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Life in the bubble

A few weeks ago, an airline passenger named Helen Clark, in transit from New Zealand to Dubai, was stopped by security officials, briefly detained, searched and sent on her way.

And so what? It's happened to you, it's happened to me, and it happens to thousands of airline passengers every day -- just a mildly unattractive feature of life in the 21st century.

But Clark's case was a little unusual, since she's the Prime Minister of New Zealand.

Think about it. Here's a head of state, traveling on a commercial flight, neither demanding nor receiving any special treatment, and putting up with the same indignities that we all have to bear. Nor did she make a scene -- no indignant protests, no officious harrumphing. If anything, she was amused and pleased that the security officials offered special treatment to no one.

Let us contrast Clark's travel experiences with those of our own presidents, who, since John Kennedy's assassination 40 years ago, have lived in a wholly artificial world, sheltered, protected and strange. You have to go back a century or two to find similar rulers whose lives were so isolated and circumscribed -- maybe the Manchu emperors, sequestered in the forbidden city, or the last czars of Russia, utterly unaware of the real condition of their subjects.

To their credit, most of our presidents have struggled to get out of the bubble. Unhappily, their aides, underlings and advisers seek not only to protect their bosses, but also to keep them from the slightest unpleasantness. That's probably why President Bush, who so laudably visited both bereaved families here at Fort Carson and our soldiers in Iraq, didn't address the British Parliament during his recent visit -- his handlers didn't dare expose him to a bunch of unruly, disrespectful foreign lawmakers.

And why should they? Being president is an incredibly tough job; why would you want to put your boss in an unpleasant situation, create a lot of bad press, and risk your own job just to please the editorial page of the New York Times?

Given that the American president is the No. 1 target of every terrorist and/or armed crackpot in the world, there's no way that he/she can really escape from the bubble. That said, life in the bubble is unlikely to improve either one's mental health or one's ability to make good decisions.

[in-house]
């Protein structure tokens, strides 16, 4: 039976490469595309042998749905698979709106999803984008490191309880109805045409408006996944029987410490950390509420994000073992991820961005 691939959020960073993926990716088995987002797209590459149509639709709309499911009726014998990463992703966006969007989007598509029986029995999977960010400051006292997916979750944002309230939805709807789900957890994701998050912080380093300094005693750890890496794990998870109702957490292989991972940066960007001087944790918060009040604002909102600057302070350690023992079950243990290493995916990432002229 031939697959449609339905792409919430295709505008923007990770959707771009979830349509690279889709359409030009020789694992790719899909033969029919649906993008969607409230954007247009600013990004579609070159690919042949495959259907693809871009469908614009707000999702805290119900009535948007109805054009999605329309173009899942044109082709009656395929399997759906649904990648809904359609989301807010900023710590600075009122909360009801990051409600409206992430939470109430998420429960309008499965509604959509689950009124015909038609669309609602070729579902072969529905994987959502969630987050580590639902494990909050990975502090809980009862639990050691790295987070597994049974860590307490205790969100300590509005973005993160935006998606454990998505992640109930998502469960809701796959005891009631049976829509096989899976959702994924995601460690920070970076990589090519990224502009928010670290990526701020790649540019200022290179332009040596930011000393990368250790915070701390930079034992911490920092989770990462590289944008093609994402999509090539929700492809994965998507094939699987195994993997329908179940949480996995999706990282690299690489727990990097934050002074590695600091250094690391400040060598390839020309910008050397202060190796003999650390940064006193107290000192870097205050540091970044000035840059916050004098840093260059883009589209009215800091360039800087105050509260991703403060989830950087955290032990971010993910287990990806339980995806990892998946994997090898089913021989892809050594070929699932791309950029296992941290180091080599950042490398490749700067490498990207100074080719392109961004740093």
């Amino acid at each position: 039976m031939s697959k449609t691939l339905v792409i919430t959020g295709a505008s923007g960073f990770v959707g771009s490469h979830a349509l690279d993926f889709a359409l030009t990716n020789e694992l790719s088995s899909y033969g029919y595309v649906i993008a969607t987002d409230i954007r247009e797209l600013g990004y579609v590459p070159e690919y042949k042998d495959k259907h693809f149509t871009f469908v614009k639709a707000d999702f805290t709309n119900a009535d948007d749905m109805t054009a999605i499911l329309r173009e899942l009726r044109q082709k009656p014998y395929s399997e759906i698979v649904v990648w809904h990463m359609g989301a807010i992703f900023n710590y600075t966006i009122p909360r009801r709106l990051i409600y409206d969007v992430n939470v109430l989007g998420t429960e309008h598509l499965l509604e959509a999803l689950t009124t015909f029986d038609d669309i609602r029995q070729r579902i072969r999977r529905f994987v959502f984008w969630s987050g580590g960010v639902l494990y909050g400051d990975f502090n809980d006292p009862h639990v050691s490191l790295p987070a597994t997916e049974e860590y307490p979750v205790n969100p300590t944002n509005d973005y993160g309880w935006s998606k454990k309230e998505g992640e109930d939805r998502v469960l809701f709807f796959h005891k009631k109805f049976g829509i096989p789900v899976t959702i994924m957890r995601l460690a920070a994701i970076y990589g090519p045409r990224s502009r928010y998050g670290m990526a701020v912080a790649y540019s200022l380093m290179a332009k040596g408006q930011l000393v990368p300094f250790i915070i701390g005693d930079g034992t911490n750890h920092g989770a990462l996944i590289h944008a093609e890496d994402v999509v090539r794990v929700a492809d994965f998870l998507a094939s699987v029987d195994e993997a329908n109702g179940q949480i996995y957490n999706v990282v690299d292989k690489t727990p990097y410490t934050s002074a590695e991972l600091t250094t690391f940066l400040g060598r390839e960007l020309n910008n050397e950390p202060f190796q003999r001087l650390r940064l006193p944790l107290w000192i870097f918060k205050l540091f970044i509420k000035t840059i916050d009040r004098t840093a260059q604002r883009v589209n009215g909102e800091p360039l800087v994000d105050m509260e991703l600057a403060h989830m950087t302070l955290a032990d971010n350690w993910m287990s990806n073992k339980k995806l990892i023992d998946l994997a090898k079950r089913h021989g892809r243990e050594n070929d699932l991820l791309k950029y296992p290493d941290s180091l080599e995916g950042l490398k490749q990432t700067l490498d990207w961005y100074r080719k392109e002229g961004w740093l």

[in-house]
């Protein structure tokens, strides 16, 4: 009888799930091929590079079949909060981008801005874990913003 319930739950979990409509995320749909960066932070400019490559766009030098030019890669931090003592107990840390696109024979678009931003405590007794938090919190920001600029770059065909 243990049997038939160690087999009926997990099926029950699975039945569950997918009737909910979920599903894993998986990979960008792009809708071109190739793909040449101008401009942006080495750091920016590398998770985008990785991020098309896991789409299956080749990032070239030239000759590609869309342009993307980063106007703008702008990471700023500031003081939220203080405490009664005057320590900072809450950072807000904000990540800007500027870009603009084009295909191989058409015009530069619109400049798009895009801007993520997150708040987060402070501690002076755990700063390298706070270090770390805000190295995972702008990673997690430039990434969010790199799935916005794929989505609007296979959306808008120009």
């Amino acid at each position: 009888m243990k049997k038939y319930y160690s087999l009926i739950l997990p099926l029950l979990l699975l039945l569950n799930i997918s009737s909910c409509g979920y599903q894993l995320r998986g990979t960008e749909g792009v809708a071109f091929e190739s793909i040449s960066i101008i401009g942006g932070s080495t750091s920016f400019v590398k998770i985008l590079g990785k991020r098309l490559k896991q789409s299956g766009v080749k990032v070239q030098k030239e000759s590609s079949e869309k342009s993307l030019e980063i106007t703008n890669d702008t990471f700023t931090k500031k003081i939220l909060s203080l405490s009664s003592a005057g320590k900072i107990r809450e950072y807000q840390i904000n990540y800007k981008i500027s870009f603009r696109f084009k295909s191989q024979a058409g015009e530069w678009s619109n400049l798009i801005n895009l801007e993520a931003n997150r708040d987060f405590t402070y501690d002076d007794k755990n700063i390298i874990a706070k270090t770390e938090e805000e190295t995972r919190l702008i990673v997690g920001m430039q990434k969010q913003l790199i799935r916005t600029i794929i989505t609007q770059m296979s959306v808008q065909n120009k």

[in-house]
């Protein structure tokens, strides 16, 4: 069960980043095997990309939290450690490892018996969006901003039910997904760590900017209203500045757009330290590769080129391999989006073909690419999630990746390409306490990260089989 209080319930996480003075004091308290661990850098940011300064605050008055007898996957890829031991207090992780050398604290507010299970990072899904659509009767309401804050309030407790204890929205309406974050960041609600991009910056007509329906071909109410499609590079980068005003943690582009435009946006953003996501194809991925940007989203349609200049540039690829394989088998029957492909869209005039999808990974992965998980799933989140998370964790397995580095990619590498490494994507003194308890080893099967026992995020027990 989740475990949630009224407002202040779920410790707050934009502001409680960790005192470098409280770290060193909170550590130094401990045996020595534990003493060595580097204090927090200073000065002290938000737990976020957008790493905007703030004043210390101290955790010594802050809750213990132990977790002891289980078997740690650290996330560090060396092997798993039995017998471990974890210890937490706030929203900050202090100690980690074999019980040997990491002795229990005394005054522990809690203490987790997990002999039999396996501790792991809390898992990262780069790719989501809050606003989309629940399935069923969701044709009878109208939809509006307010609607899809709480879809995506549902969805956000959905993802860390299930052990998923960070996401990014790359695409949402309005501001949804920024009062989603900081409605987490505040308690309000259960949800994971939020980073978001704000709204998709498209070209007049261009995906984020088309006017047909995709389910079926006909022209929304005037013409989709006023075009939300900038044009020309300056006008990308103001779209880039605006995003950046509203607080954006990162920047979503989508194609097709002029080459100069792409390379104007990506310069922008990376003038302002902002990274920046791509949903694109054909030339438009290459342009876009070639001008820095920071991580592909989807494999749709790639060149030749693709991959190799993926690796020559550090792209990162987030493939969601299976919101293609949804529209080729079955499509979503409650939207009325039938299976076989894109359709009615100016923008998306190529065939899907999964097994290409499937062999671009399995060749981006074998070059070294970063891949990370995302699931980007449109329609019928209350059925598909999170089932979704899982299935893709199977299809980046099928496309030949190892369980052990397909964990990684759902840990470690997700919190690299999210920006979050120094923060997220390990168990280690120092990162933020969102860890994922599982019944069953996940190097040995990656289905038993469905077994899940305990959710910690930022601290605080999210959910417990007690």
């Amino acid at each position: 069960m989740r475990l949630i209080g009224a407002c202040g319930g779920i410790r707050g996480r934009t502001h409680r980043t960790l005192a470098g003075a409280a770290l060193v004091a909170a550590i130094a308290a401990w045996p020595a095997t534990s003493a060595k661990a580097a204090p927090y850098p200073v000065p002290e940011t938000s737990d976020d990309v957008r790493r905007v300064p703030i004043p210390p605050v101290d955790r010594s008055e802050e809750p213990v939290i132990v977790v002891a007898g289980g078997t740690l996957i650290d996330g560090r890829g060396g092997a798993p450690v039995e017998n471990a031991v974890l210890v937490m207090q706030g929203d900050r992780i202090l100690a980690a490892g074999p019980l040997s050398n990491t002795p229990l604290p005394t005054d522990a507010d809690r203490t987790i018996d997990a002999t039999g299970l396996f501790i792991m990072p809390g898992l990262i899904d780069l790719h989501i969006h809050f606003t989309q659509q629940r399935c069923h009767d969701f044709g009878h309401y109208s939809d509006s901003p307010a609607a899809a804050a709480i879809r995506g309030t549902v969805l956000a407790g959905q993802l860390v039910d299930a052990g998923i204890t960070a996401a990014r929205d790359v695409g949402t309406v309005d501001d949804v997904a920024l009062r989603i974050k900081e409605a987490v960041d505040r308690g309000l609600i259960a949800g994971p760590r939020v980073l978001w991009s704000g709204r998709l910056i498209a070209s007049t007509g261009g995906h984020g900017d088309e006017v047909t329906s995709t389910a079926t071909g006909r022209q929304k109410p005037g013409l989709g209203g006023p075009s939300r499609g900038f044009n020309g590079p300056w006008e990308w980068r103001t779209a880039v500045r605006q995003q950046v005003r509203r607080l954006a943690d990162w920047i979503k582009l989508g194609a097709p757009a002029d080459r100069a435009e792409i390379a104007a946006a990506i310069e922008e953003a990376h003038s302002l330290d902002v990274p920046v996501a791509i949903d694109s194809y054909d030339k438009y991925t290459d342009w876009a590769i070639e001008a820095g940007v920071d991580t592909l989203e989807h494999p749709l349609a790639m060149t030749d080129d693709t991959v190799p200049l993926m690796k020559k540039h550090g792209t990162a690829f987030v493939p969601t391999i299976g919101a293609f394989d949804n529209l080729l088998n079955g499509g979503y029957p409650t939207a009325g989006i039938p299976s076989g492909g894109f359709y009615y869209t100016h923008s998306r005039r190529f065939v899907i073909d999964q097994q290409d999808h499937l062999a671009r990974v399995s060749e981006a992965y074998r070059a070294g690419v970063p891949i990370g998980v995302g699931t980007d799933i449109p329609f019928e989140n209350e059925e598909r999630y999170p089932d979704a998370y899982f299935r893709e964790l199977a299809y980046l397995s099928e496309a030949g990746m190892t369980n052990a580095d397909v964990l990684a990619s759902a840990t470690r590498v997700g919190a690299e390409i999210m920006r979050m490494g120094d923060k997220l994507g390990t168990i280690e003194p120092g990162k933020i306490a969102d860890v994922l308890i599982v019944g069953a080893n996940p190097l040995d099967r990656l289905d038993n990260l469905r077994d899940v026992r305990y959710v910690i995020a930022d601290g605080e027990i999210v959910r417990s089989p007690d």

Why, then, do so many of our own petty pols seek to create their own bubbles? Just look around -- right here in Colorado Springs, our elected officials do their best to avoid/ignore the folks who elected 'em. When, for example, the mayor gives his "State of the City" address, he does so to a bunch of fat cats at a downtown hotel.

But that's just a speech -- the county commissioners, as you may remember, decided to borrow big bucks for a new jail right after the voters had specifically rejected the project. And just days after being elected, the new majority on the District 11 school board moved to limit public comment at board meetings -- talk about fast learners!

There's nothing new about all of this -- pretentious egomania has always been part of politics. But consider this: A dozen years ago it was possible to run for city council, spend less than 10 grand on your campaign, get no endorsements from the power brokers, and win! Today, successful campaigns cost several times that, and the power people -- i.e., the realtors, the Home Builders Association, the developers, and the chamber of commerce -- pretty much control council elections. So if you're a newly elected council member/school board member/county commissioner and you realize that you were elected thanks to several score successful, amiable and eminently reasonable folks, why shouldn't you want to hang out with 'em? Unlike your regular ol' voter, they'll never be demanding, pestiferous, ignorant or visibly angry. Stay in the bubble, do what they want, and you'll be just fine.

But every once in a while, the voters emerge from their usual torpor and make themselves heard. That's why Margaret Radford switched her vote on the latest health insurance proposal before council, a proposal that many conservatives saw as putting the stamp of approval on same-sex relationships. Radford, unbeholden to the power structure, listened to the voters and acted accordingly. She listened to her constituents -- something that many politicians, cushioned by the power of oligarchies large and small, no longer have to do.

I didn't much like Radford's switcheroo, but, come to think of it, I'd rather have old-fashioned, timorous politicians caving in to the voters than the newfangled ideologues; stubborn, principled and unresponsive. Because cowardly, pandering pols would be afraid to raise taxes, double utility bills, or -- far higher up the food chain -- start unnecessary wars.

--jhazelhurst@csindy.com

  • Life in the bubble

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